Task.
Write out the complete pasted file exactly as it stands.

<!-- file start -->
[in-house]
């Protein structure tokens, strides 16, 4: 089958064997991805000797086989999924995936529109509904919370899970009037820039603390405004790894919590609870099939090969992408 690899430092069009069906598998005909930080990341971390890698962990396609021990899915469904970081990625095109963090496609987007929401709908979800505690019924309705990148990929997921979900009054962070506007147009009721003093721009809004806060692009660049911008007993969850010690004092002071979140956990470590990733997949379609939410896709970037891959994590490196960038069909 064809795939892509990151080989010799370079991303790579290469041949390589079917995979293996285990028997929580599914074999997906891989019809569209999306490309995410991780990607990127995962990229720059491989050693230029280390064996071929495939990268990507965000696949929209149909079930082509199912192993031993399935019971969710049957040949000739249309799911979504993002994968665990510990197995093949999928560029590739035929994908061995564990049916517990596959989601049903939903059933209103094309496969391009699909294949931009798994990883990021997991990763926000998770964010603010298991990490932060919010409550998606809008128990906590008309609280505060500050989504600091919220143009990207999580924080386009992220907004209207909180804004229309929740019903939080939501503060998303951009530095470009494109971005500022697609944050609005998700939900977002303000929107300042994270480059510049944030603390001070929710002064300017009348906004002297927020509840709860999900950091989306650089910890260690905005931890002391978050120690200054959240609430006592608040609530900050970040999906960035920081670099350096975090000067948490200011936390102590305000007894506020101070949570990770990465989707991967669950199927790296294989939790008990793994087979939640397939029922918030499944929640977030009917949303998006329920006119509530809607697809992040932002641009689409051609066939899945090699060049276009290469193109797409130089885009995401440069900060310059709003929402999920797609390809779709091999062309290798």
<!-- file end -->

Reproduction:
[in-house]
């Protein structure tokens, strides 16, 4: 089958064997991805000797086989999924995936529109509904919370899970009037820039603390405004790894919590609870099939090969992408 690899430092069009069906598998005909930080990341971390890698962990396609021990899915469904970081990625095109963090496609987007929401709908979800505690019924309705990148990929997921979900009054962070506007147009009721003093721009809004806060692009660049911008007993969850010690004092002071979140956990470590990733997949379609939410896709970037891959994590490196960038069909 064809795939892509990151080989010799370079991303790579290469041949390589079917995979293996285990028997929580599914074999997906891989019809569209999306490309995410991780990607990127995962990229720059491989050693230029280390064996071929495939990268990507965000696949929209149909079930082509199912192993031993399935019971969710049957040949000739249309799911979504993002994968665990510990197995093949999928560029590739035929994908061995564990049916517990596959989601049903939903059933209103094309496969391009699909294949931009798994990883990021997991990763926000998770964010603010298991990490932060919010409550998606809008128990906590008309609280505060500050989504600091919220143009990207999580924080386009992220907004209207909180804004229309929740019903939080939501503060998303951009530095470009494109971005500022697609944050609005998700939900977002303000929107300042994270480059510049944030603390001070929710002064300017009348906004002297927020509840709860999900950091989306650089910890260690905005931890002391978050120690200054959240609430006592608040609530900050970040999906960035920081670099350096975090000067948490200011936390102590305000007894506020101070949570990770990465989707991967669950199927790296294989939790008990793994087979939640397939029922918030499944929640977030009917949303998006329920006119509530809607697809992040932002641009689409051609066939899945090699060049276009290469193109797409130089885009995401440069900060310059709003929402999920797609390809779709091999062309290798």